Headers.set()

The set() method of the Headers interface sets a new value for an existing header inside a Headers object, or adds the header if it does not already exist.

The difference between set() and Headers.append is that if the specified header already exists and accepts multiple values, set() overwrites the existing value with the new one, whereas Headers.append appends the new value to the end of the set of values.

For security reasons, some headers can only be controller by the user agent. These headers include the forbidden header names  and forbidden response header names.

Syntax

myHeaders.set(name,value);

Parameters

name
The name of the HTTP header you want to set to a new value. If the given name is not the name of an HTTP header, this method throws a TypeError.
value
The new value you want to set.

Returns

Void.

Example

Creating an empty Headers object is simple:

var myHeaders = new Headers(); // Currently empty

You could add a header to this using Headers.append, then set a new value for this header using set():

myHeaders.append('Content-Type', 'image/jpeg');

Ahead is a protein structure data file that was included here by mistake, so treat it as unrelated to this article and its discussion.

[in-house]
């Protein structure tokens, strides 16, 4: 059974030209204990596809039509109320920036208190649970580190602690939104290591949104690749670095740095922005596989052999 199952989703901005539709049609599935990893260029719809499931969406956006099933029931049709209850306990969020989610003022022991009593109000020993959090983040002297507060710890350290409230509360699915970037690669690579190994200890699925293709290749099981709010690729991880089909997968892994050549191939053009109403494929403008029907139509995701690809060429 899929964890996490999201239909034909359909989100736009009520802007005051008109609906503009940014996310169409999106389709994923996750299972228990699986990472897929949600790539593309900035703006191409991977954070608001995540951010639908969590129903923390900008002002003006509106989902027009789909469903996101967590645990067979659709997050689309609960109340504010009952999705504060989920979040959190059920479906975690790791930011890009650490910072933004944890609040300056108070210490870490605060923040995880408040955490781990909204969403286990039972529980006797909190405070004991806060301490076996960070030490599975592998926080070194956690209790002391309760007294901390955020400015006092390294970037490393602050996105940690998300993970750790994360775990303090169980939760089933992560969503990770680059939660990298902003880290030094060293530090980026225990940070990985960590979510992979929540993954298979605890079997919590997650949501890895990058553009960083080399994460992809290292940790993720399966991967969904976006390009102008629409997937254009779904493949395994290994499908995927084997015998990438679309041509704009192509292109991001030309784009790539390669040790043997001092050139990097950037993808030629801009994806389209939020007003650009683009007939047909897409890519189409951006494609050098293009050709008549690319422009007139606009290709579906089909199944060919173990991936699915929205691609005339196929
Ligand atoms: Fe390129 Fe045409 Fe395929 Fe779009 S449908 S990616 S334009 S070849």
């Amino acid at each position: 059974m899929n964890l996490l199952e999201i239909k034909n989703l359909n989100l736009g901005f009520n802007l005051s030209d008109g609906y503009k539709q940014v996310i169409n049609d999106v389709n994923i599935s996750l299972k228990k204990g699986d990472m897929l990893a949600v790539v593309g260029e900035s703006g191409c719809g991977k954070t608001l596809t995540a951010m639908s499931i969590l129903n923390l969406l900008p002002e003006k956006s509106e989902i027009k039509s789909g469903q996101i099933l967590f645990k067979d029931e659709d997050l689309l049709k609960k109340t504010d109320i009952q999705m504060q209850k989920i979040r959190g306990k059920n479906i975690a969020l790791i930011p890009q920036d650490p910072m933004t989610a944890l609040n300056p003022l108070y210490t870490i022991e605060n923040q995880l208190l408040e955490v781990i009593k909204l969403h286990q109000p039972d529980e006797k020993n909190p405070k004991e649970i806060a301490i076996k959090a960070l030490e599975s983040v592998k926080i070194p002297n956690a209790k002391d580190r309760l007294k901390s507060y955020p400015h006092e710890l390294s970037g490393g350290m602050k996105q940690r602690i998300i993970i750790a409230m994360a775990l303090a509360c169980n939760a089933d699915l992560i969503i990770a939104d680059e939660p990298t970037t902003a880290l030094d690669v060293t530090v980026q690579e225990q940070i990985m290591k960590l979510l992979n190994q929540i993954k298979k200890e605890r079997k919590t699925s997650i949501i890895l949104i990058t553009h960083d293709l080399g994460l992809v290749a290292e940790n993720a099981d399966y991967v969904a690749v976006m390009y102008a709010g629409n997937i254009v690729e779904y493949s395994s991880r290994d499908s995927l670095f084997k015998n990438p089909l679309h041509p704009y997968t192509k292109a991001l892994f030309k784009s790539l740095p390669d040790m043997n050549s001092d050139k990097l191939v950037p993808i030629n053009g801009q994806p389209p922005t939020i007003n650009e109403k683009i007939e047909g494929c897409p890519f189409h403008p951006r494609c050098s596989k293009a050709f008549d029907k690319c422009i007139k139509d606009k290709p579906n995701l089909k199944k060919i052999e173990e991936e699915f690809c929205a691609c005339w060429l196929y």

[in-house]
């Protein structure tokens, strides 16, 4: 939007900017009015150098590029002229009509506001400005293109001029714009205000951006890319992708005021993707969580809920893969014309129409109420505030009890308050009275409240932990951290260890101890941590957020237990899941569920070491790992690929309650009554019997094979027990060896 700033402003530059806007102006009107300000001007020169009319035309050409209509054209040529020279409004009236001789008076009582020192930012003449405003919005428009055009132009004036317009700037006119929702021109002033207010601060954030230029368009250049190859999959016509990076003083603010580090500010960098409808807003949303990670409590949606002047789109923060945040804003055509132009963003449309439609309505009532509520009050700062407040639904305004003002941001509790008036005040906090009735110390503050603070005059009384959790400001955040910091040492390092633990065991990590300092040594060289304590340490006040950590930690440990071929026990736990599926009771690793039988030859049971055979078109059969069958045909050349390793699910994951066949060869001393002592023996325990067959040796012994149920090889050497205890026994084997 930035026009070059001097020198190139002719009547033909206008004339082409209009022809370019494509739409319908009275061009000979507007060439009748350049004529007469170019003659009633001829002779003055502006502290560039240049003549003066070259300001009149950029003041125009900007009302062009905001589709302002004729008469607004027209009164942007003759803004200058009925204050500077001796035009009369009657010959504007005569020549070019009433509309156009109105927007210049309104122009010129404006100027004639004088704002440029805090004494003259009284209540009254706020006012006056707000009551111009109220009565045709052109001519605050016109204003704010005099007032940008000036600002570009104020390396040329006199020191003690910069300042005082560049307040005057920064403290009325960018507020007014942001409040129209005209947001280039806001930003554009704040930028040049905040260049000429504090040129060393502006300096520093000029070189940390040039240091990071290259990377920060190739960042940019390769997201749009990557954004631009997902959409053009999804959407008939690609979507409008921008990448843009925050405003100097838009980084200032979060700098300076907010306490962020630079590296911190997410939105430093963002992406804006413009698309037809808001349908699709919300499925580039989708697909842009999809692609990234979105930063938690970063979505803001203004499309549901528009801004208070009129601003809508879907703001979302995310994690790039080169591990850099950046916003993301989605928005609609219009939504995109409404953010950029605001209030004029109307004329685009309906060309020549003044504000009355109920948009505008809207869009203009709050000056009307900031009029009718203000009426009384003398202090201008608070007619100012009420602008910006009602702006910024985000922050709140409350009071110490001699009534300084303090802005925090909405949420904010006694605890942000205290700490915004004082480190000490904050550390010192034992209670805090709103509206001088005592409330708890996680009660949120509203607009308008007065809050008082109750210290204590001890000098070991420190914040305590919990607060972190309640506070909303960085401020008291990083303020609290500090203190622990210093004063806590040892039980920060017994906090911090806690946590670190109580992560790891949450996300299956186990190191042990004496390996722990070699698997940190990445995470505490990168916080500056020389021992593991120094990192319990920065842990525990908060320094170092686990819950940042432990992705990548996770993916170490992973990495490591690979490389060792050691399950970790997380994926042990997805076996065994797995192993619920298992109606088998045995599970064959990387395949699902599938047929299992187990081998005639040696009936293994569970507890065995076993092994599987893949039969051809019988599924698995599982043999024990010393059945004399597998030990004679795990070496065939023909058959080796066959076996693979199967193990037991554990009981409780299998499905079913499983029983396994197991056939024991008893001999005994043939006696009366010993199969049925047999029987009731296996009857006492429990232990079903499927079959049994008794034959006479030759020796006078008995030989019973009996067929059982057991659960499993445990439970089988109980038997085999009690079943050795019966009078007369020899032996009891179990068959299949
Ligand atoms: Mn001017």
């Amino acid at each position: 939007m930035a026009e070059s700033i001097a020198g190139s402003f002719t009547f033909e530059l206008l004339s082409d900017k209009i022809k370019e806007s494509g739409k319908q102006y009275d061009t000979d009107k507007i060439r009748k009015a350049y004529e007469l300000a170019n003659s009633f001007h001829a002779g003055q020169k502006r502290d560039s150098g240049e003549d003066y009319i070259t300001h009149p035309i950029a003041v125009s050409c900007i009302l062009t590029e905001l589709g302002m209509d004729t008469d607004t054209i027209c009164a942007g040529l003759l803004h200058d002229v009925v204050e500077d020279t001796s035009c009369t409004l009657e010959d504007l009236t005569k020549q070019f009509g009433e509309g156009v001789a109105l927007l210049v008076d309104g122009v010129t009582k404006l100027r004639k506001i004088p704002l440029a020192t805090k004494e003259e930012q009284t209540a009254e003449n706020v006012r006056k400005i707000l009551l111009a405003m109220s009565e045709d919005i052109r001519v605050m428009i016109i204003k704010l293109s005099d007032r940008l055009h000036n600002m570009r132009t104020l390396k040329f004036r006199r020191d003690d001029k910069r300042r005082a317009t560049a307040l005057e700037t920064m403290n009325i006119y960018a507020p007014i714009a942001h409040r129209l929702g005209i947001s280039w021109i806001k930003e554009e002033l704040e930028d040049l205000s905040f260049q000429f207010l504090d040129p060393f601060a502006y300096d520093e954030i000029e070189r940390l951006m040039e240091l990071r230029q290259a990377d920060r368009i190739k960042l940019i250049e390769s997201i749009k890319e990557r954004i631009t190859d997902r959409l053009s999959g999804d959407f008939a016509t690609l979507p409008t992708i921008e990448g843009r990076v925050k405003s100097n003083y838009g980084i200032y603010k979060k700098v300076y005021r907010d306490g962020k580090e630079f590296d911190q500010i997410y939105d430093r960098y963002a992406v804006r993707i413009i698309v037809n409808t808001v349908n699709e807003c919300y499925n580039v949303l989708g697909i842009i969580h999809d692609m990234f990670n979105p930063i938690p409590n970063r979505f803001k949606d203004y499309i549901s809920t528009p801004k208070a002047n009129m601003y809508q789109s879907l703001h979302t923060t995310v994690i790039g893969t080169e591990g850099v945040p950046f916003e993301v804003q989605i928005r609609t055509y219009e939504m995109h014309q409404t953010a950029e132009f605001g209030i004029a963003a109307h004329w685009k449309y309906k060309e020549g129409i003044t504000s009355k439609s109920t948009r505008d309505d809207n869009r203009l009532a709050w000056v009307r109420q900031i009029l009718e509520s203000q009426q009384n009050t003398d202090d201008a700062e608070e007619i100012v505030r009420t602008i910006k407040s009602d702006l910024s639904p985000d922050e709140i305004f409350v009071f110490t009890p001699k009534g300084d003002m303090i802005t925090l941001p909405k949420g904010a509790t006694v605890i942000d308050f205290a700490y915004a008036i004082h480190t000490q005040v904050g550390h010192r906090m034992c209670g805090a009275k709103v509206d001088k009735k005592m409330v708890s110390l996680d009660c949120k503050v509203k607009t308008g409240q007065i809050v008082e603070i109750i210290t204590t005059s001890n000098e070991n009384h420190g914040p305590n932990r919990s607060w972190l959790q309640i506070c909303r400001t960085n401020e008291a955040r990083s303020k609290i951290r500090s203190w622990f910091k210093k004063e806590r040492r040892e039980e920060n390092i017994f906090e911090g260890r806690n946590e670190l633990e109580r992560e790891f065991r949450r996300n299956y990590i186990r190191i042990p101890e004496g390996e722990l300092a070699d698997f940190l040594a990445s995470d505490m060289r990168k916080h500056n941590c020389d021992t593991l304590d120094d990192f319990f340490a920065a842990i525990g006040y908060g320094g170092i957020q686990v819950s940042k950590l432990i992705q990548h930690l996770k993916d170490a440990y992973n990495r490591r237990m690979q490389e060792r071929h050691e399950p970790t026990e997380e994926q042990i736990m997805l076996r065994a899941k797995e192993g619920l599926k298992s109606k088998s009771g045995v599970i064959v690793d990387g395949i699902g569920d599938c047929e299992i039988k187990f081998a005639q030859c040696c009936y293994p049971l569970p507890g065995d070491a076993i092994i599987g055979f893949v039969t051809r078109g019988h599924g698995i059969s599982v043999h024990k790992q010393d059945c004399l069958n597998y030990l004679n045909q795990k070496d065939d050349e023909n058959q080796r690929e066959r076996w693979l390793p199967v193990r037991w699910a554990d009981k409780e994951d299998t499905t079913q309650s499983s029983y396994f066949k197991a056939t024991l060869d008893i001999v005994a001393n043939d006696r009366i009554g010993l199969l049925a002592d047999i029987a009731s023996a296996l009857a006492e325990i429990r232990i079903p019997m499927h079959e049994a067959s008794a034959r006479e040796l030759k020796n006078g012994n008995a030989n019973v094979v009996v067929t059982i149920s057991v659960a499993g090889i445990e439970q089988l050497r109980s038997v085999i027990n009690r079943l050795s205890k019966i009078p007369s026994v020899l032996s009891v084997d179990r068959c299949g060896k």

myHeaders.set('Content-Type', 'text/html');

If the specified header does not already exist, set() will create it and set its value to the specified value. If the specified header does already exist and does accept multiple values, set() will overwrite the existing value with the new one:

myHeaders.set('Accept-Encoding', 'deflate');
myHeaders.set('Accept-Encoding', 'gzip');
myHeaders.get('Accept-Encoding'); // Returns 'gzip'

You'd need Headers.append to append the new value onto the values, not overwrite it.

Specifications

Specification Status Comment
Fetch
The definition of 'set()' in that specification.
Living Standard  

Browser compatibility

FeatureChromeEdgeFirefoxInternet ExplorerOperaSafari
Basic support

42

412

Yes

39

343

No

29

284

No
FeatureAndroid webviewChrome for AndroidEdge mobileFirefox for AndroidOpera AndroidiOS SafariSamsung Internet
Basic support

42

411

42

412

Yes No

29

284

No ?

1. From version 41: this feature is behind the Experimental Web Platform Features preference.

2. From version 41: this feature is behind the Experimental Web Platform Features preference. To change preferences in Chrome, visit chrome://flags.

3. From version 34: this feature is behind the dom.fetch.enabled preference. To change preferences in Firefox, visit about:config.

4. From version 28: this feature is behind the Experimental Web Platform Features preference.

See also

Document Tags and Contributors

 Contributors to this page: fscholz, Rob W, chrisdavidmills, erikadoyle, jpmedley, kscarfone
 Last updated by: fscholz,